Financial Wellness: Revisited

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Delivering meaningful financial wellness to employees

Employees want to improve their financial literacy and reduce the stress that they experience due to personal financial issues. Employers know that they have the ability to offer financial wellness programs and that these programs will provide multiple benefits to workers and the corporation alike. Agreeing on these facts could lead to the conclusion that we are well on our way to success.

Unfortunately, it’s not that simple. Moving from the desire to provide financial wellness to the actual execution of a strong program presents many hurdles for the plan sponsor. One of the biggest challenges is creating a clear, agreed-upon definition of what financial wellness really is. Plan sponsors looking for a place to start can view it from the employee’s perspective. PricewaterhouseCoopers’ 2017 Employee Wellness Survey found that all generations of employees see financial wellness as “freedom from financial stress and debt, enjoying life, and being prepared for emergencies.”  Read more at Employee Benefit News 


5 ways employers can help improve employees’ financial literacy and wellness

How do interest rates work? What is the best way to get a handle on paying off debt? What are the basic principles of long-term investing in stocks and bonds? If your employees are unsure of how best to answer questions like these, they’re not alone, according to a study by the FINRA Foundation. In fact, the study found a full two-thirds of Americans would fail a financial literacy test.

Employers are increasingly recognizing this concern and attempting to help improve employees’ financial literacy in new and different ways. After all, financial literacy and wellness is important to employers since financially healthy employees make for a better engaged, productive and reliable workforce. According to recent reports, 59 percent of employers are very likely, and another 33 percent are moderately likely, to focus on the financial well-being of workers beyond retirement decisions.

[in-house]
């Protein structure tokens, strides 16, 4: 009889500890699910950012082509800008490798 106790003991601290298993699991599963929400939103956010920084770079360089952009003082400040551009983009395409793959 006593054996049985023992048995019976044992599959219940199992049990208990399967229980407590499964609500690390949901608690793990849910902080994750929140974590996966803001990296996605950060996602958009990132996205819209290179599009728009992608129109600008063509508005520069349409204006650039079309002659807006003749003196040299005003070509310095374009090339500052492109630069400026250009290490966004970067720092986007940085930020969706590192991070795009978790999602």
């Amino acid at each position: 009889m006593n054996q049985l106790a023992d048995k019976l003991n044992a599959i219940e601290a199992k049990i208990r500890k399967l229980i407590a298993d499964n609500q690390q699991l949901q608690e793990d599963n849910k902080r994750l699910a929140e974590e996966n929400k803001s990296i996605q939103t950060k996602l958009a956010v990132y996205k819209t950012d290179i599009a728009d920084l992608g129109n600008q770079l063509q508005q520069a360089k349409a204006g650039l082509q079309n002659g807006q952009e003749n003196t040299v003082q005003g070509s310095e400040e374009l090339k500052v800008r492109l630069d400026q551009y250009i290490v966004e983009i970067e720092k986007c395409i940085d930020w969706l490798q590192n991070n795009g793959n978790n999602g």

What steps are employers taking to improve the financial literacy and wellness of their employees?  Read the rest at Benefits Pro


Financial wellness programs have taken off as a benefit in part because more employees are recognizing that they need help reaching their financial goals — but employers can do more to recognize the disparities at play between men and women. A 2017 Prudential study revealed that women’s 401k savings are overall one-third lower than men’s.

To start, employers ensure women they have the investment information they need. Employers also might think about addressing employees’ most common money problems in their financial wellness programs. Budgeting, for example, might be difficult for some workers, and setting aside funds for emergencies might be a problem for others. Read the rest at HRDive

Click here for links and useful resources on employee financial wellness
The PFW Scale™ is an effective way to evaluate employee financial stress. Click here to learn how your organization can benefit by using the Personal Financial Wellness Scale™
Personal Financial Employee Education Fund (PFEEF)
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